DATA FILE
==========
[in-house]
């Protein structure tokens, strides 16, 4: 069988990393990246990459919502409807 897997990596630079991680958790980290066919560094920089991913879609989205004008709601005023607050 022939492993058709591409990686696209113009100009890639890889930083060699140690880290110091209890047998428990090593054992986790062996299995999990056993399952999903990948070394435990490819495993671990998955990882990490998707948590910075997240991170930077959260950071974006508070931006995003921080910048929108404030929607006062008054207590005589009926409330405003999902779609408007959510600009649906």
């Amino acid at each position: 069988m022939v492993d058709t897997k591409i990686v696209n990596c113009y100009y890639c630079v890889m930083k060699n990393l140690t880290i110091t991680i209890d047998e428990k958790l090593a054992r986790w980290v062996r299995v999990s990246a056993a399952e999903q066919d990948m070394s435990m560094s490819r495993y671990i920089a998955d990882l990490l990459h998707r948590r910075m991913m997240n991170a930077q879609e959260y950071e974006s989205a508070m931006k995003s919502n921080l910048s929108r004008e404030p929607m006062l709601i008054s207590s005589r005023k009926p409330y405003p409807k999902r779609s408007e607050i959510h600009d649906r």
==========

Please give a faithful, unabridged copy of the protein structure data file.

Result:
[in-house]
């Protein structure tokens, strides 16, 4: 069988990393990246990459919502409807 897997990596630079991680958790980290066919560094920089991913879609989205004008709601005023607050 022939492993058709591409990686696209113009100009890639890889930083060699140690880290110091209890047998428990090593054992986790062996299995999990056993399952999903990948070394435990490819495993671990998955990882990490998707948590910075997240991170930077959260950071974006508070931006995003921080910048929108404030929607006062008054207590005589009926409330405003999902779609408007959510600009649906």
């Amino acid at each position: 069988m022939v492993d058709t897997k591409i990686v696209n990596c113009y100009y890639c630079v890889m930083k060699n990393l140690t880290i110091t991680i209890d047998e428990k958790l090593a054992r986790w980290v062996r299995v999990s990246a056993a399952e999903q066919d990948m070394s435990m560094s490819r495993y671990i920089a998955d990882l990490l990459h998707r948590r910075m991913m997240n991170a930077q879609e959260y950071e974006s989205a508070m931006k995003s919502n921080l910048s929108r004008e404030p929607m006062l709601i008054s207590s005589r005023k009926p409330y405003p409807k999902r779609s408007e607050i959510h600009d649906r």